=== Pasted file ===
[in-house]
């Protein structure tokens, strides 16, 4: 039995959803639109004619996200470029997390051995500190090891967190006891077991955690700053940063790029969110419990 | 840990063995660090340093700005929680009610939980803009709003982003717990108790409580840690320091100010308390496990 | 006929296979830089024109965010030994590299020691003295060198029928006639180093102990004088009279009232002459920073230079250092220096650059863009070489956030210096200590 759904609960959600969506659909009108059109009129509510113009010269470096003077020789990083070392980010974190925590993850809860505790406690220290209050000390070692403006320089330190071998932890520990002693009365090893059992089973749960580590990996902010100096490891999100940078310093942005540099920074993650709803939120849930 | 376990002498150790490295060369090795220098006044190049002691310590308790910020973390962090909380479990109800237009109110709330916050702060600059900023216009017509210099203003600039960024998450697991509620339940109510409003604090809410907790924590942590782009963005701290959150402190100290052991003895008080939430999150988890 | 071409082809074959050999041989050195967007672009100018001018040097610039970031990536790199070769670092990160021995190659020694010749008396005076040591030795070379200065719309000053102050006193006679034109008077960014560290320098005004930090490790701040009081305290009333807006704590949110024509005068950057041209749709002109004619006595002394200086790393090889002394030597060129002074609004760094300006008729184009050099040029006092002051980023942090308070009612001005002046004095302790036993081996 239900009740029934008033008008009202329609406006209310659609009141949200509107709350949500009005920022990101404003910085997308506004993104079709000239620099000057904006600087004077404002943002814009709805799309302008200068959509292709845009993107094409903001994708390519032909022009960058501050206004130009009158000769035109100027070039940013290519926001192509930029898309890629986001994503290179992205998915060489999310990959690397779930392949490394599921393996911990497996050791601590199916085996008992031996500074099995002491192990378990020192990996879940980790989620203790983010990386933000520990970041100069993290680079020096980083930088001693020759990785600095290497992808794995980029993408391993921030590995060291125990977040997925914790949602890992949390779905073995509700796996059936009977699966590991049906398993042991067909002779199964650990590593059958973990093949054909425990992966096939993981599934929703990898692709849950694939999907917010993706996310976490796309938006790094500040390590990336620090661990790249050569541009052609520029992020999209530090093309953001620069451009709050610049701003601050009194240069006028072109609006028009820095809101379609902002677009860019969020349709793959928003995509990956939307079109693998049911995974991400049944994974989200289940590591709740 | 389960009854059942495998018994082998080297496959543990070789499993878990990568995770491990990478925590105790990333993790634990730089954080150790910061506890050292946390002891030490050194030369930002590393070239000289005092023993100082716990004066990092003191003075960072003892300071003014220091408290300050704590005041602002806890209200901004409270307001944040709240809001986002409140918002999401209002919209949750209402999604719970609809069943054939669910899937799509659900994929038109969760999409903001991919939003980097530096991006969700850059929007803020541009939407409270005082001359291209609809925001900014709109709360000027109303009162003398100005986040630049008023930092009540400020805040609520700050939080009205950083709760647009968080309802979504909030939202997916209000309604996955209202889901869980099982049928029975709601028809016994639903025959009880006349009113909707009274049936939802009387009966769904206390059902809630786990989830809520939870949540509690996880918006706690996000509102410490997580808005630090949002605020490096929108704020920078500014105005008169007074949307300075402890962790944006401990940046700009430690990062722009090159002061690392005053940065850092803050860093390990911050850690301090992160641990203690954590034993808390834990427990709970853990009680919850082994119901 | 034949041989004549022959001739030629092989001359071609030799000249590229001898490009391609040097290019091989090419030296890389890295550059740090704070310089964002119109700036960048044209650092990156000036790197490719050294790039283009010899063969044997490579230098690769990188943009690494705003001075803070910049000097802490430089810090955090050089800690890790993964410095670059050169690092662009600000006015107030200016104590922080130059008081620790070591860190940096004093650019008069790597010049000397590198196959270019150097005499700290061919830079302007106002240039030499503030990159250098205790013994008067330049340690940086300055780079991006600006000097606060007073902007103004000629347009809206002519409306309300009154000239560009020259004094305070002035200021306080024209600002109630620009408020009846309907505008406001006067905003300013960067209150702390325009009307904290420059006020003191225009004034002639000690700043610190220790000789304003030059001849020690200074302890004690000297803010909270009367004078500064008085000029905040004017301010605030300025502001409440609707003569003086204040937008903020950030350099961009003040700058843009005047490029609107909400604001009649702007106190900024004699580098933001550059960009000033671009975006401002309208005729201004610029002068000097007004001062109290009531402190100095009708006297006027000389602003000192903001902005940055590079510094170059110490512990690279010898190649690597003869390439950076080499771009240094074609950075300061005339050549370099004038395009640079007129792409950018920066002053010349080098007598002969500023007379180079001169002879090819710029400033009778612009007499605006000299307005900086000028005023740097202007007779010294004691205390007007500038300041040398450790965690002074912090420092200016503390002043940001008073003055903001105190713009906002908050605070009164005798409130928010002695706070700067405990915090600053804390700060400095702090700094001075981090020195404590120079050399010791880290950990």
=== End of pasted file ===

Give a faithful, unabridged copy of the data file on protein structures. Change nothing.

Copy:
[in-house]
């Protein structure tokens, strides 16, 4: 039995959803639109004619996200470029997390051995500190090891967190006891077991955690700053940063790029969110419990 | 840990063995660090340093700005929680009610939980803009709003982003717990108790409580840690320091100010308390496990 | 006929296979830089024109965010030994590299020691003295060198029928006639180093102990004088009279009232002459920073230079250092220096650059863009070489956030210096200590 759904609960959600969506659909009108059109009129509510113009010269470096003077020789990083070392980010974190925590993850809860505790406690220290209050000390070692403006320089330190071998932890520990002693009365090893059992089973749960580590990996902010100096490891999100940078310093942005540099920074993650709803939120849930 | 376990002498150790490295060369090795220098006044190049002691310590308790910020973390962090909380479990109800237009109110709330916050702060600059900023216009017509210099203003600039960024998450697991509620339940109510409003604090809410907790924590942590782009963005701290959150402190100290052991003895008080939430999150988890 | 071409082809074959050999041989050195967007672009100018001018040097610039970031990536790199070769670092990160021995190659020694010749008396005076040591030795070379200065719309000053102050006193006679034109008077960014560290320098005004930090490790701040009081305290009333807006704590949110024509005068950057041209749709002109004619006595002394200086790393090889002394030597060129002074609004760094300006008729184009050099040029006092002051980023942090308070009612001005002046004095302790036993081996 239900009740029934008033008008009202329609406006209310659609009141949200509107709350949500009005920022990101404003910085997308506004993104079709000239620099000057904006600087004077404002943002814009709805799309302008200068959509292709845009993107094409903001994708390519032909022009960058501050206004130009009158000769035109100027070039940013290519926001192509930029898309890629986001994503290179992205998915060489999310990959690397779930392949490394599921393996911990497996050791601590199916085996008992031996500074099995002491192990378990020192990996879940980790989620203790983010990386933000520990970041100069993290680079020096980083930088001693020759990785600095290497992808794995980029993408391993921030590995060291125990977040997925914790949602890992949390779905073995509700796996059936009977699966590991049906398993042991067909002779199964650990590593059958973990093949054909425990992966096939993981599934929703990898692709849950694939999907917010993706996310976490796309938006790094500040390590990336620090661990790249050569541009052609520029992020999209530090093309953001620069451009709050610049701003601050009194240069006028072109609006028009820095809101379609902002677009860019969020349709793959928003995509990956939307079109693998049911995974991400049944994974989200289940590591709740 | 389960009854059942495998018994082998080297496959543990070789499993878990990568995770491990990478925590105790990333993790634990730089954080150790910061506890050292946390002891030490050194030369930002590393070239000289005092023993100082716990004066990092003191003075960072003892300071003014220091408290300050704590005041602002806890209200901004409270307001944040709240809001986002409140918002999401209002919209949750209402999604719970609809069943054939669910899937799509659900994929038109969760999409903001991919939003980097530096991006969700850059929007803020541009939407409270005082001359291209609809925001900014709109709360000027109303009162003398100005986040630049008023930092009540400020805040609520700050939080009205950083709760647009968080309802979504909030939202997916209000309604996955209202889901869980099982049928029975709601028809016994639903025959009880006349009113909707009274049936939802009387009966769904206390059902809630786990989830809520939870949540509690996880918006706690996000509102410490997580808005630090949002605020490096929108704020920078500014105005008169007074949307300075402890962790944006401990940046700009430690990062722009090159002061690392005053940065850092803050860093390990911050850690301090992160641990203690954590034993808390834990427990709970853990009680919850082994119901 | 034949041989004549022959001739030629092989001359071609030799000249590229001898490009391609040097290019091989090419030296890389890295550059740090704070310089964002119109700036960048044209650092990156000036790197490719050294790039283009010899063969044997490579230098690769990188943009690494705003001075803070910049000097802490430089810090955090050089800690890790993964410095670059050169690092662009600000006015107030200016104590922080130059008081620790070591860190940096004093650019008069790597010049000397590198196959270019150097005499700290061919830079302007106002240039030499503030990159250098205790013994008067330049340690940086300055780079991006600006000097606060007073902007103004000629347009809206002519409306309300009154000239560009020259004094305070002035200021306080024209600002109630620009408020009846309907505008406001006067905003300013960067209150702390325009009307904290420059006020003191225009004034002639000690700043610190220790000789304003030059001849020690200074302890004690000297803010909270009367004078500064008085000029905040004017301010605030300025502001409440609707003569003086204040937008903020950030350099961009003040700058843009005047490029609107909400604001009649702007106190900024004699580098933001550059960009000033671009975006401002309208005729201004610029002068000097007004001062109290009531402190100095009708006297006027000389602003000192903001902005940055590079510094170059110490512990690279010898190649690597003869390439950076080499771009240094074609950075300061005339050549370099004038395009640079007129792409950018920066002053010349080098007598002969500023007379180079001169002879090819710029400033009778612009007499605006000299307005900086000028005023740097202007007779010294004691205390007007500038300041040398450790965690002074912090420092200016503390002043940001008073003055903001105190713009906002908050605070009164005798409130928010002695706070700067405990915090600053804390700060400095702090700094001075981090020195404590120079050399010791880290950990």